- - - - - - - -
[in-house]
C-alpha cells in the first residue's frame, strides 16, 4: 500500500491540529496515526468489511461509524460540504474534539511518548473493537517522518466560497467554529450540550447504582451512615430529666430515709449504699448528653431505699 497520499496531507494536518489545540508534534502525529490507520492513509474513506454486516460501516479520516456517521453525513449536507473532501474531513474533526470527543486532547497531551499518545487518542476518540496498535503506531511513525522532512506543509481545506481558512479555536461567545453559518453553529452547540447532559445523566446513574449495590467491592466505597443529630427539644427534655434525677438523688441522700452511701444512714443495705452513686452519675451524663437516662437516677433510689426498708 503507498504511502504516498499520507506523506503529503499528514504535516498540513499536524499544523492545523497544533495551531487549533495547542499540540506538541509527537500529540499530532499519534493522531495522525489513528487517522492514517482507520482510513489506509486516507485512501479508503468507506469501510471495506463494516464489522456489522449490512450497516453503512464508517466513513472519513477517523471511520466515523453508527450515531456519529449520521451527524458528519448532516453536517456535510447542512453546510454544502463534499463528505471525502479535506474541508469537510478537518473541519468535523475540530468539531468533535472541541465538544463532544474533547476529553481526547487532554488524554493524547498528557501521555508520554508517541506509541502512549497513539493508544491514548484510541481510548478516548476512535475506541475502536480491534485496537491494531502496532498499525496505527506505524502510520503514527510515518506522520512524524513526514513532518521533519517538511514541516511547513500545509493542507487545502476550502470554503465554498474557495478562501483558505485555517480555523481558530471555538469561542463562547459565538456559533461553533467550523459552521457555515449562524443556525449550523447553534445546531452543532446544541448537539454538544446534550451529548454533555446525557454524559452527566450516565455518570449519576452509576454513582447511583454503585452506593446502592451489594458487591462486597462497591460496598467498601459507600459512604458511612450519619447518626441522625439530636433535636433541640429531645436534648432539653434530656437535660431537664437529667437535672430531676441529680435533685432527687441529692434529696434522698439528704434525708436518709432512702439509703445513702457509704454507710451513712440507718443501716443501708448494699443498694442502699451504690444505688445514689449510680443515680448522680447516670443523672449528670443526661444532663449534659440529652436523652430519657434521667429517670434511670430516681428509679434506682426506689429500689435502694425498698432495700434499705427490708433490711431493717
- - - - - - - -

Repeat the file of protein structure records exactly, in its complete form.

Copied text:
[in-house]
C-alpha cells in the first residue's frame, strides 16, 4: 500500500491540529496515526468489511461509524460540504474534539511518548473493537517522518466560497467554529450540550447504582451512615430529666430515709449504699448528653431505699 497520499496531507494536518489545540508534534502525529490507520492513509474513506454486516460501516479520516456517521453525513449536507473532501474531513474533526470527543486532547497531551499518545487518542476518540496498535503506531511513525522532512506543509481545506481558512479555536461567545453559518453553529452547540447532559445523566446513574449495590467491592466505597443529630427539644427534655434525677438523688441522700452511701444512714443495705452513686452519675451524663437516662437516677433510689426498708 503507498504511502504516498499520507506523506503529503499528514504535516498540513499536524499544523492545523497544533495551531487549533495547542499540540506538541509527537500529540499530532499519534493522531495522525489513528487517522492514517482507520482510513489506509486516507485512501479508503468507506469501510471495506463494516464489522456489522449490512450497516453503512464508517466513513472519513477517523471511520466515523453508527450515531456519529449520521451527524458528519448532516453536517456535510447542512453546510454544502463534499463528505471525502479535506474541508469537510478537518473541519468535523475540530468539531468533535472541541465538544463532544474533547476529553481526547487532554488524554493524547498528557501521555508520554508517541506509541502512549497513539493508544491514548484510541481510548478516548476512535475506541475502536480491534485496537491494531502496532498499525496505527506505524502510520503514527510515518506522520512524524513526514513532518521533519517538511514541516511547513500545509493542507487545502476550502470554503465554498474557495478562501483558505485555517480555523481558530471555538469561542463562547459565538456559533461553533467550523459552521457555515449562524443556525449550523447553534445546531452543532446544541448537539454538544446534550451529548454533555446525557454524559452527566450516565455518570449519576452509576454513582447511583454503585452506593446502592451489594458487591462486597462497591460496598467498601459507600459512604458511612450519619447518626441522625439530636433535636433541640429531645436534648432539653434530656437535660431537664437529667437535672430531676441529680435533685432527687441529692434529696434522698439528704434525708436518709432512702439509703445513702457509704454507710451513712440507718443501716443501708448494699443498694442502699451504690444505688445514689449510680443515680448522680447516670443523672449528670443526661444532663449534659440529652436523652430519657434521667429517670434511670430516681428509679434506682426506689429500689435502694425498698432495700434499705427490708433490711431493717